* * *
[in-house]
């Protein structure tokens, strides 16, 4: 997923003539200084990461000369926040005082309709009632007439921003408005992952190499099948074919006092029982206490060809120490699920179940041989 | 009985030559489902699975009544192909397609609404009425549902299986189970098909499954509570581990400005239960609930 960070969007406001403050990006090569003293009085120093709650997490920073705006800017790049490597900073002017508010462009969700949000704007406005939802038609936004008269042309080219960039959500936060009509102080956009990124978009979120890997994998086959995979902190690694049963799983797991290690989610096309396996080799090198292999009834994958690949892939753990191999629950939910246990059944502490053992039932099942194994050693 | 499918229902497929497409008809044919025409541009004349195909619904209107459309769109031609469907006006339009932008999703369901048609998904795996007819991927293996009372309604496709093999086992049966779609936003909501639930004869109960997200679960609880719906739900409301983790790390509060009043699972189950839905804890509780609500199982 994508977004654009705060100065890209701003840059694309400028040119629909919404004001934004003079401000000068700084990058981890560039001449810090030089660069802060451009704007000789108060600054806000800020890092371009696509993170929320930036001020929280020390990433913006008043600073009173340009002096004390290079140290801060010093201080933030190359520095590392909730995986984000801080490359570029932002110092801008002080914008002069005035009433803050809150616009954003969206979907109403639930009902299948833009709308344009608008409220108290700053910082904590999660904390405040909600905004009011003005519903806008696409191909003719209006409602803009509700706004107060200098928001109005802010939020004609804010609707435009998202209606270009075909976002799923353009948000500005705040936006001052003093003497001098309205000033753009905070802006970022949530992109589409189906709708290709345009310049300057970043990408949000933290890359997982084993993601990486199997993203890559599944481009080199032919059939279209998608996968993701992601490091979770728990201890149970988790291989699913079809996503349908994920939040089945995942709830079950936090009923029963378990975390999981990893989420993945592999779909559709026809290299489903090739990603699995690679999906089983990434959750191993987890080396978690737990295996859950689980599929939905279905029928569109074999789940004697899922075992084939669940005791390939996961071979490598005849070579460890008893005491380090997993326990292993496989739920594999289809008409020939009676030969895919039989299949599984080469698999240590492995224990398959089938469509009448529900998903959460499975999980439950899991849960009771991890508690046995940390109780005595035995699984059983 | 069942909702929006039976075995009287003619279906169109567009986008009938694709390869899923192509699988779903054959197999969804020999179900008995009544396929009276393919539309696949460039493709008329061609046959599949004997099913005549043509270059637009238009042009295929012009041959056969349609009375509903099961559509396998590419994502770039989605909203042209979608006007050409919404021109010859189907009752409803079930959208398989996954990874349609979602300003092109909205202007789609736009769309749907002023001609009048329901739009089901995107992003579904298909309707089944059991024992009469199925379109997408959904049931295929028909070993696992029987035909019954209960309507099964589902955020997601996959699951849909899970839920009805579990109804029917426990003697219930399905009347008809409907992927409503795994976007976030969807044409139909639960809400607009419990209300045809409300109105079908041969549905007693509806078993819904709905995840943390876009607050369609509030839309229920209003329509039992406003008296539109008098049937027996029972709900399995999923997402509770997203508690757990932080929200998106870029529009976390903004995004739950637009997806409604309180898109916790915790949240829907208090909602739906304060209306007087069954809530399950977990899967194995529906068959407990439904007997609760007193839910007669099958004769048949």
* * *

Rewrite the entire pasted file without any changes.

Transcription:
[in-house]
């Protein structure tokens, strides 16, 4: 997923003539200084990461000369926040005082309709009632007439921003408005992952190499099948074919006092029982206490060809120490699920179940041989 | 009985030559489902699975009544192909397609609404009425549902299986189970098909499954509570581990400005239960609930 960070969007406001403050990006090569003293009085120093709650997490920073705006800017790049490597900073002017508010462009969700949000704007406005939802038609936004008269042309080219960039959500936060009509102080956009990124978009979120890997994998086959995979902190690694049963799983797991290690989610096309396996080799090198292999009834994958690949892939753990191999629950939910246990059944502490053992039932099942194994050693 | 499918229902497929497409008809044919025409541009004349195909619904209107459309769109031609469907006006339009932008999703369901048609998904795996007819991927293996009372309604496709093999086992049966779609936003909501639930004869109960997200679960609880719906739900409301983790790390509060009043699972189950839905804890509780609500199982 994508977004654009705060100065890209701003840059694309400028040119629909919404004001934004003079401000000068700084990058981890560039001449810090030089660069802060451009704007000789108060600054806000800020890092371009696509993170929320930036001020929280020390990433913006008043600073009173340009002096004390290079140290801060010093201080933030190359520095590392909730995986984000801080490359570029932002110092801008002080914008002069005035009433803050809150616009954003969206979907109403639930009902299948833009709308344009608008409220108290700053910082904590999660904390405040909600905004009011003005519903806008696409191909003719209006409602803009509700706004107060200098928001109005802010939020004609804010609707435009998202209606270009075909976002799923353009948000500005705040936006001052003093003497001098309205000033753009905070802006970022949530992109589409189906709708290709345009310049300057970043990408949000933290890359997982084993993601990486199997993203890559599944481009080199032919059939279209998608996968993701992601490091979770728990201890149970988790291989699913079809996503349908994920939040089945995942709830079950936090009923029963378990975390999981990893989420993945592999779909559709026809290299489903090739990603699995690679999906089983990434959750191993987890080396978690737990295996859950689980599929939905279905029928569109074999789940004697899922075992084939669940005791390939996961071979490598005849070579460890008893005491380090997993326990292993496989739920594999289809008409020939009676030969895919039989299949599984080469698999240590492995224990398959089938469509009448529900998903959460499975999980439950899991849960009771991890508690046995940390109780005595035995699984059983 | 069942909702929006039976075995009287003619279906169109567009986008009938694709390869899923192509699988779903054959197999969804020999179900008995009544396929009276393919539309696949460039493709008329061609046959599949004997099913005549043509270059637009238009042009295929012009041959056969349609009375509903099961559509396998590419994502770039989605909203042209979608006007050409919404021109010859189907009752409803079930959208398989996954990874349609979602300003092109909205202007789609736009769309749907002023001609009048329901739009089901995107992003579904298909309707089944059991024992009469199925379109997408959904049931295929028909070993696992029987035909019954209960309507099964589902955020997601996959699951849909899970839920009805579990109804029917426990003697219930399905009347008809409907992927409503795994976007976030969807044409139909639960809400607009419990209300045809409300109105079908041969549905007693509806078993819904709905995840943390876009607050369609509030839309229920209003329509039992406003008296539109008098049937027996029972709900399995999923997402509770997203508690757990932080929200998106870029529009976390903004995004739950637009997806409604309180898109916790915790949240829907208090909602739906304060209306007087069954809530399950977990899967194995529906068959407990439904007997609760007193839910007669099958004769048949």